Melinda Hajdú (Clarisse) and
Attila Pál (Frédi).
© Katona József Színház

Miklós Máté Kerenyi (Frédi) and
Szilvi Szendy (Clarisse).
© Operettszínház

The production in the Katona József Színház in Kecskemét was performed on a bigger stage. My favourites were Géza Egyházi as Count Illésházy, Melinda Hajdú as Clarisse and Attila Pál as Frédi, but again the rest of the cast was good, too. Visually I liked this production a bit more, they really had created a gothic ghost-story like manor with pale light and slightly ragged furnishings. The production had a bit fairytale-like feeling in it, ethereal and beautiful but also amusing. There was also something surreal in it.

In addition to the nine actors, there were about 6-8 ghosts hanging around in the castle, mimically commenting the story and occasionally playing some tricks on the Baron and his company. They reminded me of commedia dell'arte characters and clearly were on the Count's side, even if he couldn't see them. In some way he was aware of their presence, though. In the first evening the "chamberlain" wants to have some fun and sings a ghost story about the castle, with the unseen help of the ghosts, after which the Baron and his guests are somewhat reluctant to go to their rooms alone. I wish there were a recording, I love the song and the scene, and Géza Egyházi had some excellent facial expressions in it. One moment that I specially adored was when after the scene the Count sat down on the stairs of the sleeping and half-dark manor, took out a cigaretta, and a ghost sitting behind him lighted a match for him. The Count looked at the match for a while with a slight WTF-look on his face, but then relaxed, lighted the cigaretta with it and started to smoke happily. It was so simple and so sweet.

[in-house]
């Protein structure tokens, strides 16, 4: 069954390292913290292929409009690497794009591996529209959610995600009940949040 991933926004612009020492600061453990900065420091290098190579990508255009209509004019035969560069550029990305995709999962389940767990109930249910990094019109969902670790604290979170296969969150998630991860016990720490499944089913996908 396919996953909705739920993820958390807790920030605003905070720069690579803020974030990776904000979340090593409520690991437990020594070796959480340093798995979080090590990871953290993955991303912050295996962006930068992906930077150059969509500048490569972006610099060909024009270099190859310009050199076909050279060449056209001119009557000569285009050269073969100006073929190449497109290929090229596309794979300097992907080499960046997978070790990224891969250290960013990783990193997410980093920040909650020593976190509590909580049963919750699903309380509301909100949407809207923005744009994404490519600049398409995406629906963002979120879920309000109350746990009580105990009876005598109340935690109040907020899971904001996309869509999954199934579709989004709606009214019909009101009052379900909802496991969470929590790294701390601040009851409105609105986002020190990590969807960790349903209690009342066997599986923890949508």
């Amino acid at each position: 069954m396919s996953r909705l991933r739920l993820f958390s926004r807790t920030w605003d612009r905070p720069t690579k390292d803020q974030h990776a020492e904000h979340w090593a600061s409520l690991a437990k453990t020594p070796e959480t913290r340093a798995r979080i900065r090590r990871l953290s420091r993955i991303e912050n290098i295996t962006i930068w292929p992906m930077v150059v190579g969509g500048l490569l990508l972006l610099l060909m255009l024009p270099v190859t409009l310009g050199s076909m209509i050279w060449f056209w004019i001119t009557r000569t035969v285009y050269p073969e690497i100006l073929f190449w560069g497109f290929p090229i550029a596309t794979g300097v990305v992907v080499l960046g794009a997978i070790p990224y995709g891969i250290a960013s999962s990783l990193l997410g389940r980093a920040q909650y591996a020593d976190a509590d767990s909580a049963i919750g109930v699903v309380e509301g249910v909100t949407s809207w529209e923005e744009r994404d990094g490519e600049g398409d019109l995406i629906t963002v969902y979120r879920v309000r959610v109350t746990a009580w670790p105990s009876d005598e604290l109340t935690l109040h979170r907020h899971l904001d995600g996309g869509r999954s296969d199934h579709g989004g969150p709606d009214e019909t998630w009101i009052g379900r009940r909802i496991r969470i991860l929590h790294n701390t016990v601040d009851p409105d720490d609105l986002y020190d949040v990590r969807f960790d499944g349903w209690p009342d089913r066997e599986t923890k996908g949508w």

Clarisse, Count Illésházy and the home ghosts.
© Katona József Színház
I also saw their derniere, in which the ghosts were even wilder than usually. They kept coming and going on the stage, doing all kinds of funny little things and goofing around. One (male) ghost for example stole Lili's red shoes and staggered across the stage in them. One ghost looked confusingly much like the Finnish Marshal Mannerheim, and in the derniere a Russian-looking lady ghost suddenly appeared out of nowhere and took him away with her, which would support my Mannerheim theory. I'm not quite sure what a Finnish President / war hero / etc. would do in a Hungarian manor, but the man looked way too much like him and Hungarian soldiers aren't usually dressed up like that on stage.

Anita Lukács as Lili. © Operettszínház

After claiming in several blog posts that I don't like fluffy and brainless romance in musicals, it's a bit funny to tell that I love operettas when their only point is to be as romantic as possible. I guess I like it how they don't take the romance too seriously while still being happy fairytales. Operettas are the soap operas of the pre-tv era, and they're all about decadence, interesting noblemen, actresses and actors, frivolous ladies and innocent girls and the romance between them - not forgetting beautiful and catchy music and talented singers and dancers. Operettas are my way to be escapistic, to forget everything serious and depressing and everyday-like and to float in a pink cloud where everything turns out fine and the princess gets his prince.

Production homepage (Operettszínház)
Production homepage (Katona József Színház)